Hancock, P.A. (1982). Task categorization and the limits of human performance in extreme heat. Aviation, Space and Environmental Medicine, 53, 778-784.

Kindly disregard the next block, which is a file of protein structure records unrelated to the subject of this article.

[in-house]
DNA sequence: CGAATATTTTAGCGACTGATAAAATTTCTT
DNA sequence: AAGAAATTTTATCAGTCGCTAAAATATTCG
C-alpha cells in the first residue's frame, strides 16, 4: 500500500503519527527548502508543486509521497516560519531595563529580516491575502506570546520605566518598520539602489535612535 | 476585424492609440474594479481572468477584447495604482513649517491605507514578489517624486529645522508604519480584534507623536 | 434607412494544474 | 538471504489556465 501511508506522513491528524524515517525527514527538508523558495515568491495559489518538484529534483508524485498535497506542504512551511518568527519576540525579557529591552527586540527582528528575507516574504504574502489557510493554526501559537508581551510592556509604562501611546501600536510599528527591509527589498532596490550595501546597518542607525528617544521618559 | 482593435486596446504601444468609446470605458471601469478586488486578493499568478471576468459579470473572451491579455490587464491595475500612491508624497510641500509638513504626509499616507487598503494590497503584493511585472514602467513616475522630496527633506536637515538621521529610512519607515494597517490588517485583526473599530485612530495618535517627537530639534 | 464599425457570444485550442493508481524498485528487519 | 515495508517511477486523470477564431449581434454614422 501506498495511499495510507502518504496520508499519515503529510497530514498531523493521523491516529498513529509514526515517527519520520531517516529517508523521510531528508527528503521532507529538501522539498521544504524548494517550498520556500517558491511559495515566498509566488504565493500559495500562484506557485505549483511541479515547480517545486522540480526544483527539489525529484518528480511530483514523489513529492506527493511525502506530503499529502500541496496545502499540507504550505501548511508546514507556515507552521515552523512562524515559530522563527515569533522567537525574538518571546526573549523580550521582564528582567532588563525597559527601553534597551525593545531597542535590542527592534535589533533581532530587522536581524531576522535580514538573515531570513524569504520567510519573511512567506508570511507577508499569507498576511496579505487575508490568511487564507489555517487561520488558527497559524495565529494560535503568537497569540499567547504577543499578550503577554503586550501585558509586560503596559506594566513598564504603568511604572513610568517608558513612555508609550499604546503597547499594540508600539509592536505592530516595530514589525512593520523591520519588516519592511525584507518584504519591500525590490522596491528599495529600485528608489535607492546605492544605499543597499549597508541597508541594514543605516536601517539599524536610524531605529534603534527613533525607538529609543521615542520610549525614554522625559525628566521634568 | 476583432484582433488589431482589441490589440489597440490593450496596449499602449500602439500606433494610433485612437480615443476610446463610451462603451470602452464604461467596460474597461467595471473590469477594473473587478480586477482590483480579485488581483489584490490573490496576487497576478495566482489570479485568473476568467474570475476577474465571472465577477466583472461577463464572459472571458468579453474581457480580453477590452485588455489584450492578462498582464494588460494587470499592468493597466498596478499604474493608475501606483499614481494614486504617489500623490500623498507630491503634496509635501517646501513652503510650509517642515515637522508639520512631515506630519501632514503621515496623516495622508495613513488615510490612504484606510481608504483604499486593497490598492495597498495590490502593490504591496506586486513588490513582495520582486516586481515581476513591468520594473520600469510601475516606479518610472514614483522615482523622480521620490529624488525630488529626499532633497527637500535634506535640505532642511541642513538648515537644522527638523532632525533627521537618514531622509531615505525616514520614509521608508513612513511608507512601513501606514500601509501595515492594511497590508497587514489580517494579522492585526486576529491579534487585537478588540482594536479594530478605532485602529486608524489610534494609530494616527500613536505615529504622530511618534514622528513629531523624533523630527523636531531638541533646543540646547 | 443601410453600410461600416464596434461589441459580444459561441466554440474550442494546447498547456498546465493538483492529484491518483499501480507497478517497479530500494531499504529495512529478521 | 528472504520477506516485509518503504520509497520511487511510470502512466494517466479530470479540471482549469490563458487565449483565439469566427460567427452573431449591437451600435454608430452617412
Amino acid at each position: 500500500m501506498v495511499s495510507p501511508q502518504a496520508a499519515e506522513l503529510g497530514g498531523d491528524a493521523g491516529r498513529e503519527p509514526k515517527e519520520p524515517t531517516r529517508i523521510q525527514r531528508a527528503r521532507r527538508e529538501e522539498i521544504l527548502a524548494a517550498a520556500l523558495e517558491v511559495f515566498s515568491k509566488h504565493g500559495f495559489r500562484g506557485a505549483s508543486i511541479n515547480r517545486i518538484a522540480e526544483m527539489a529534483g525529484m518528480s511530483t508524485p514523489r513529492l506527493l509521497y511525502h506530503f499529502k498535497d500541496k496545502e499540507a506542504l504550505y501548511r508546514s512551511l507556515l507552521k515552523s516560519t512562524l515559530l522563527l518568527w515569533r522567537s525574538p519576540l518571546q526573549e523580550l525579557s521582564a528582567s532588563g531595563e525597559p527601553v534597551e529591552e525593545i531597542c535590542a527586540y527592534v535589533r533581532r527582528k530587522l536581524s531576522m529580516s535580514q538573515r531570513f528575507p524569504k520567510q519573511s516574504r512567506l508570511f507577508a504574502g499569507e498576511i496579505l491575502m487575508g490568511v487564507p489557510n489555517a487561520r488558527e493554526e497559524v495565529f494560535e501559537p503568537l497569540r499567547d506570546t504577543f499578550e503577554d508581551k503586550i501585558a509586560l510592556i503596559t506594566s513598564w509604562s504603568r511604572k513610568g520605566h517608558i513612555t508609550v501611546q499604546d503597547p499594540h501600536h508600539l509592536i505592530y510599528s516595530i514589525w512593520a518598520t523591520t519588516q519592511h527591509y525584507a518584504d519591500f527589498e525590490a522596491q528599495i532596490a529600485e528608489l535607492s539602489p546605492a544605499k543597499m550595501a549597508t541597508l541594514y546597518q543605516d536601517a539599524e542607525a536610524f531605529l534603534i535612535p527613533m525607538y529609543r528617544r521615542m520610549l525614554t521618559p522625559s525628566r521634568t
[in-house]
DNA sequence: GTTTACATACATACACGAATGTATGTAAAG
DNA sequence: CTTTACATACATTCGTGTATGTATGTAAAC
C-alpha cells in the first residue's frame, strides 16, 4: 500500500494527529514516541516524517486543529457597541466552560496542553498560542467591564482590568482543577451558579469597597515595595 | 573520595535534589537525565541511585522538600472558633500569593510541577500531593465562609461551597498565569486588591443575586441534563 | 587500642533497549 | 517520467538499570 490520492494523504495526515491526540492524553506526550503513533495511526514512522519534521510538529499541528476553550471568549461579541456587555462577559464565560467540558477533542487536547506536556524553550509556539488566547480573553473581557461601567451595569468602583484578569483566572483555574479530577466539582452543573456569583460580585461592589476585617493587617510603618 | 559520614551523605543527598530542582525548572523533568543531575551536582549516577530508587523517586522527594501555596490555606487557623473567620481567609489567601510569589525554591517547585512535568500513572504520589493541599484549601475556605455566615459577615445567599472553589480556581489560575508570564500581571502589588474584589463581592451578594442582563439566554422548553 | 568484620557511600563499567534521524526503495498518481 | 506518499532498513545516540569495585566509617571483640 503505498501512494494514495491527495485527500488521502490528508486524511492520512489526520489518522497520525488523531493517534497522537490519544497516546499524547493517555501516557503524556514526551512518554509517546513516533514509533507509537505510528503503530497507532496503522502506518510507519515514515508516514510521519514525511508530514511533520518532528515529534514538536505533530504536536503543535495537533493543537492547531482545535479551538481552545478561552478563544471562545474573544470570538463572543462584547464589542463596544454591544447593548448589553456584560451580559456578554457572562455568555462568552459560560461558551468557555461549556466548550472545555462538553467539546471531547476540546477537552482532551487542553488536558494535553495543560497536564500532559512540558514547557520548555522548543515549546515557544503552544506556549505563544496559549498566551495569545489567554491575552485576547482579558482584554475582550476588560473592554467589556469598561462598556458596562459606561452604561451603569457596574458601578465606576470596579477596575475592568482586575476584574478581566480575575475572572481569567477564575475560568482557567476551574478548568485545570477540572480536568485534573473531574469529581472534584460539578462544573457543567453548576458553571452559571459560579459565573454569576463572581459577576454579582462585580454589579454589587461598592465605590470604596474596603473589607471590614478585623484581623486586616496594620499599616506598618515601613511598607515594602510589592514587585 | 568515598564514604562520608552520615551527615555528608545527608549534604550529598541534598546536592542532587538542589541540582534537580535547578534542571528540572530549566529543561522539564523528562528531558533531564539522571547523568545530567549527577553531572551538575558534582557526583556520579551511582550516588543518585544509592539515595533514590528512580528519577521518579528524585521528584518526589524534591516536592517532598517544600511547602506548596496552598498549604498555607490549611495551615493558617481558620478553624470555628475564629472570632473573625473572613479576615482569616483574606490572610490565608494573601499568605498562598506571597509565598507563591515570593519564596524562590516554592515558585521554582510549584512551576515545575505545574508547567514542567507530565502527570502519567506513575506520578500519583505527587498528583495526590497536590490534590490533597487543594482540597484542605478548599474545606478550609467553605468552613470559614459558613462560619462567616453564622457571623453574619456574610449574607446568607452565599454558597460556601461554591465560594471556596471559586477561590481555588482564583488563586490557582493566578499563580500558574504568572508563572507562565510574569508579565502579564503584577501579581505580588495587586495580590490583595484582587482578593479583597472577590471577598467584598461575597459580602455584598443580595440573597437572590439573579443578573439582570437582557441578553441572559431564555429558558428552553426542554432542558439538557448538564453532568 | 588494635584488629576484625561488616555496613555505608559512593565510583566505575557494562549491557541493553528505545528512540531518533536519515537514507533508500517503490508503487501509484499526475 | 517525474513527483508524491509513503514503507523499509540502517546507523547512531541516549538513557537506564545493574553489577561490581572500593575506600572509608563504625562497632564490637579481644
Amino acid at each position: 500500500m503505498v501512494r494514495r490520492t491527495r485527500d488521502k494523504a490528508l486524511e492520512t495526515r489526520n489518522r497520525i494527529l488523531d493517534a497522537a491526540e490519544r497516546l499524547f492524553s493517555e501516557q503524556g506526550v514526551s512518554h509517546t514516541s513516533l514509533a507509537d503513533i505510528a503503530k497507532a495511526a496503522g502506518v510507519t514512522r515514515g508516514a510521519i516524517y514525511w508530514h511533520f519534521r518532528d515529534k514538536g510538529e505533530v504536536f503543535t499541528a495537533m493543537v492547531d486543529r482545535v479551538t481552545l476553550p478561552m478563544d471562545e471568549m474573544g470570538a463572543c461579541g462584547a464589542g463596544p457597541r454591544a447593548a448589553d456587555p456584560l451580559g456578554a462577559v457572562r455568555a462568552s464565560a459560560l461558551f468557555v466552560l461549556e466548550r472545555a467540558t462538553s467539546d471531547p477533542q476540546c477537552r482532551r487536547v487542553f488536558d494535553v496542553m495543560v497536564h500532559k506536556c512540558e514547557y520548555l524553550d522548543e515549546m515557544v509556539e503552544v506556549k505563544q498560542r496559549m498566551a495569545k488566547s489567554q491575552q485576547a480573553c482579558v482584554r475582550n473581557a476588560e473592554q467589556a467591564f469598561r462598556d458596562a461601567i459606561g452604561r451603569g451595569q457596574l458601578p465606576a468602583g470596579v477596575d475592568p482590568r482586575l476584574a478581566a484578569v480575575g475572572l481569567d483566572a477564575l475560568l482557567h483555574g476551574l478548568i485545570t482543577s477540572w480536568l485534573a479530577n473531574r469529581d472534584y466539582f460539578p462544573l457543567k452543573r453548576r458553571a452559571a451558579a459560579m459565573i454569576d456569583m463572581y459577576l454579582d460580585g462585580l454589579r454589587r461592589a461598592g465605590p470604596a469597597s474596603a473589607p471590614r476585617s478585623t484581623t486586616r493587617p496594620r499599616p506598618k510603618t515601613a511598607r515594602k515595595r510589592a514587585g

This paper examines human performance limitations in differing task categories in conditions of elevated ambient temperature. Analysis of extant data affirms that decrement in the three task categories, namely: 1.) mental and cognitive skills; 2.) tracking and 3.) dual task performance, may be expected as environmental exposure exceeds 85 degrees F, effective temperature (E.T.). Further, the systematic changes in impairment onset with tasks requiring differing levels of response complexity in varying time, E.T. conditions, are documented. These changes imply earlier heat stress related decrement in those task categories which require greater response complexity. The proposed thresholds of performance impairment are subsequently equated with absolute, physiologically noncompensable, rises in deep body temperature. Support for the notion that prescribed rises in deep body temperature may delimit efficient performance in each category is found in studies which have examined task performance in situations where deep body temperature has been independently manipulated. Performer skill level is posited as potentially most influential in the mitigation of such heat induced decrement.
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